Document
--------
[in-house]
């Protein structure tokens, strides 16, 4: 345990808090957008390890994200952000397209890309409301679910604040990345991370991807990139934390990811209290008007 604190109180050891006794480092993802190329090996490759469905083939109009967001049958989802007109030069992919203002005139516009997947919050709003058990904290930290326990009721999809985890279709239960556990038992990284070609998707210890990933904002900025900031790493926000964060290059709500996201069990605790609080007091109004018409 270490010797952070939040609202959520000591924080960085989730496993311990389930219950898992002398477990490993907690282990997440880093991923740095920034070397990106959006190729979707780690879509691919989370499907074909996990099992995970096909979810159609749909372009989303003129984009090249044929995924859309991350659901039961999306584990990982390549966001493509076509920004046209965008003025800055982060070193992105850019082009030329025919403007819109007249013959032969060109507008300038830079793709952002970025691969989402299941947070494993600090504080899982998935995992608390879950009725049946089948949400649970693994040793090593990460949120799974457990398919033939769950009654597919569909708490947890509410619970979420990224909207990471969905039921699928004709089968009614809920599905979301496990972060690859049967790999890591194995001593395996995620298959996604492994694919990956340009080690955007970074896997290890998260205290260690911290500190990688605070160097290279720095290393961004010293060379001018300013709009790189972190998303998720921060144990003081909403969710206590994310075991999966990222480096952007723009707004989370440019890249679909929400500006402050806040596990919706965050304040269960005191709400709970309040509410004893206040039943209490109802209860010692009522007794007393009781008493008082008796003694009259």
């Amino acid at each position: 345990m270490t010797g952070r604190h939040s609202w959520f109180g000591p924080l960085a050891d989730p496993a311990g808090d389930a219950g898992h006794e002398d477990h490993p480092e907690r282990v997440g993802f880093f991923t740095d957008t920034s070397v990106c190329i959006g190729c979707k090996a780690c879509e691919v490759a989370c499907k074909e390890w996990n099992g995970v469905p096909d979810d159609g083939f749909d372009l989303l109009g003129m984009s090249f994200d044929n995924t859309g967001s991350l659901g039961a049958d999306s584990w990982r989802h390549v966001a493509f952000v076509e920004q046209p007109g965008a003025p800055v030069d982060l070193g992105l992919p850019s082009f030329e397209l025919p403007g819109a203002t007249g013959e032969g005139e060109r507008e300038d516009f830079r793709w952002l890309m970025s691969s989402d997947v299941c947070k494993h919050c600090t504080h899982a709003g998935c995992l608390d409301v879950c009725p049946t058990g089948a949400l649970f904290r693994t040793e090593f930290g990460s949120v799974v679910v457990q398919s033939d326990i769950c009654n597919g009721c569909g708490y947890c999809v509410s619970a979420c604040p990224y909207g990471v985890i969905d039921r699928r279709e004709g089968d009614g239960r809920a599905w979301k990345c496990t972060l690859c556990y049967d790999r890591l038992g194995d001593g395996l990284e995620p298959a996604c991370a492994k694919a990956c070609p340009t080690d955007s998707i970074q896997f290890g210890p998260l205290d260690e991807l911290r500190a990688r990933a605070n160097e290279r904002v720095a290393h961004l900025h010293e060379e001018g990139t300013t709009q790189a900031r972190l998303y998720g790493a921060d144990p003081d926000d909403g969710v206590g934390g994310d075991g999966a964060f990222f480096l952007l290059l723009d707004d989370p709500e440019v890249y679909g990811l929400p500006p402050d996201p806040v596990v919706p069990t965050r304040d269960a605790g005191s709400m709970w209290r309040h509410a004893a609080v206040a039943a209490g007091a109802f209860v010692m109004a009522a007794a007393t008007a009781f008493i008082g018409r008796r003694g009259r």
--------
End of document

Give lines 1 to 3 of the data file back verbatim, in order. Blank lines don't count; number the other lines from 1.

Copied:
[in-house]
């Protein structure tokens, strides 16, 4: 345990808090957008390890994200952000397209890309409301679910604040990345991370991807990139934390990811209290008007 604190109180050891006794480092993802190329090996490759469905083939109009967001049958989802007109030069992919203002005139516009997947919050709003058990904290930290326990009721999809985890279709239960556990038992990284070609998707210890990933904002900025900031790493926000964060290059709500996201069990605790609080007091109004018409 270490010797952070939040609202959520000591924080960085989730496993311990389930219950898992002398477990490993907690282990997440880093991923740095920034070397990106959006190729979707780690879509691919989370499907074909996990099992995970096909979810159609749909372009989303003129984009090249044929995924859309991350659901039961999306584990990982390549966001493509076509920004046209965008003025800055982060070193992105850019082009030329025919403007819109007249013959032969060109507008300038830079793709952002970025691969989402299941947070494993600090504080899982998935995992608390879950009725049946089948949400649970693994040793090593990460949120799974457990398919033939769950009654597919569909708490947890509410619970979420990224909207990471969905039921699928004709089968009614809920599905979301496990972060690859049967790999890591194995001593395996995620298959996604492994694919990956340009080690955007970074896997290890998260205290260690911290500190990688605070160097290279720095290393961004010293060379001018300013709009790189972190998303998720921060144990003081909403969710206590994310075991999966990222480096952007723009707004989370440019890249679909929400500006402050806040596990919706965050304040269960005191709400709970309040509410004893206040039943209490109802209860010692009522007794007393009781008493008082008796003694009259």
């Amino acid at each position: 345990m270490t010797g952070r604190h939040s609202w959520f109180g000591p924080l960085a050891d989730p496993a311990g808090d389930a219950g898992h006794e002398d477990h490993p480092e907690r282990v997440g993802f880093f991923t740095d957008t920034s070397v990106c190329i959006g190729c979707k090996a780690c879509e691919v490759a989370c499907k074909e390890w996990n099992g995970v469905p096909d979810d159609g083939f749909d372009l989303l109009g003129m984009s090249f994200d044929n995924t859309g967001s991350l659901g039961a049958d999306s584990w990982r989802h390549v966001a493509f952000v076509e920004q046209p007109g965008a003025p800055v030069d982060l070193g992105l992919p850019s082009f030329e397209l025919p403007g819109a203002t007249g013959e032969g005139e060109r507008e300038d516009f830079r793709w952002l890309m970025s691969s989402d997947v299941c947070k494993h919050c600090t504080h899982a709003g998935c995992l608390d409301v879950c009725p049946t058990g089948a949400l649970f904290r693994t040793e090593f930290g990460s949120v799974v679910v457990q398919s033939d326990i769950c009654n597919g009721c569909g708490y947890c999809v509410s619970a979420c604040p990224y909207g990471v985890i969905d039921r699928r279709e004709g089968d009614g239960r809920a599905w979301k990345c496990t972060l690859c556990y049967d790999r890591l038992g194995d001593g395996l990284e995620p298959a996604c991370a492994k694919a990956c070609p340009t080690d955007s998707i970074q896997f290890g210890p998260l205290d260690e991807l911290r500190a990688r990933a605070n160097e290279r904002v720095a290393h961004l900025h010293e060379e001018g990139t300013t709009q790189a900031r972190l998303y998720g790493a921060d144990p003081d926000d909403g969710v206590g934390g994310d075991g999966a964060f990222f480096l952007l290059l723009d707004d989370p709500e440019v890249y679909g990811l929400p500006p402050d996201p806040v596990v919706p069990t965050r304040d269960a605790g005191s709400m709970w209290r309040h509410a004893a609080v206040a039943a209490g007091a109802f209860v010692m109004a009522a007794a007393t008007a009781f008493i008082g018409r008796r003694g009259r």